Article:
Trademarks are a form of intellectual property designed to protect your brand from those who seek to confuse consumers and trade upon your company's good will. Many businesses choose to register their name and logo with the U.S. Patent and Trademark Office (PTO) to ensure that they have nationwide protection.
Some brands incorporate color as part of their central identity. Think about Tiffany's shade of light blue, or Starbucks' shade of green. These colors or directly associated with the companies by consumers. If you are preparing to file a federal trademark application, you may decide that you want to protect your mark in a particular color. For example, your logo may be burgundy on all of your advertising and marketing, and thus you may want to specifically reserve that color as part of your mark. How do you describe these colors to guarantee adequate protection?
The first question is whether you should claim color at all. Sometimes, more flexibility is gained by filing the trademark in black and white. If you submit your mark in black and white, you can modify your color scheme later if you wish, and not have to register the newer incarnations of the mark.
However, you will not be protecting the colors in that case, only the underlying words and design. Consider, for example, "Google," which frequently changes the color and format of its logo on its website. If, however, you are absolutely sure that you want to include colors in your application, it might be wise to describe the specific color on your trademark application.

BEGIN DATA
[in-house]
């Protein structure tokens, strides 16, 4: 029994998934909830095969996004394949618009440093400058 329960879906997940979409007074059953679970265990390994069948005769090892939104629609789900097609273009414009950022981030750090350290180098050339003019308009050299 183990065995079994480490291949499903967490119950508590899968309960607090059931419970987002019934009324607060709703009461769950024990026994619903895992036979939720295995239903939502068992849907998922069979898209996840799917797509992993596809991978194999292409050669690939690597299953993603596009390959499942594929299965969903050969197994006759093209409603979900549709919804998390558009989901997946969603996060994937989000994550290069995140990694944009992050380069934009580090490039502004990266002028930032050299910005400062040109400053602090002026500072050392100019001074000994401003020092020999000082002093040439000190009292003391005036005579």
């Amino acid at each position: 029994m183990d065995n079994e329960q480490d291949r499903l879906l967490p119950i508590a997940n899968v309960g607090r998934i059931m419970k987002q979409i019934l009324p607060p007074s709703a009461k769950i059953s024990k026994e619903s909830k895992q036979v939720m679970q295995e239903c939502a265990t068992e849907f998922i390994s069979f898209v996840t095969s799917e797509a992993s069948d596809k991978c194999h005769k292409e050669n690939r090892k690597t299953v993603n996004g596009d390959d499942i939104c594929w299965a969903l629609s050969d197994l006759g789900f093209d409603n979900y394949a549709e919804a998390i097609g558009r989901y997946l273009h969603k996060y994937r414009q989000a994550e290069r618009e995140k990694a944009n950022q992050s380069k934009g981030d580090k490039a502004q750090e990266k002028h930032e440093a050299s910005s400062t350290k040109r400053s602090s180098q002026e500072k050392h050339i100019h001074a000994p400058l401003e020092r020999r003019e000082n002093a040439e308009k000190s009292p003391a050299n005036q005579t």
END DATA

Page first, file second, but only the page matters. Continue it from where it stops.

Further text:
If you wish to proceed with registration of a trademark that includes colors, the drawing submitted with the application must show the mark in color. In addition, the application must include:
When describing the color, you can use the generic name and if you wish, you can claim a reference to a commercial color identification system such as Pantone Matching System (PMS). PMS is a color system that organizes different shades of colors by different codes. Of course, the examining attorney has the discretion to require that the applicant indicate shades of a color, if necessary to accurately describe the mark. You can read more about this description in the PTO's Basic Facts About Trademarks.
What about stippling and lining? You may have viewed trademarks in the PTO database in which colors in a trademark application are indicated by special lines or dots referred to a “stippling and lining”. No not worry about this language. Stippling and lining are not required for trademark applications filed after November 2, 2003, so references to this language are somewhat antiquated.
In short, if you are preparing to file a trademark, consider whether color will be central to your mark, or whether you will want the flexibility to alter your shades down the road. If you decide to move ahead with a color application, make sure that you are prepared to describe your particular color usage in detail to satisfy the PTO examiners.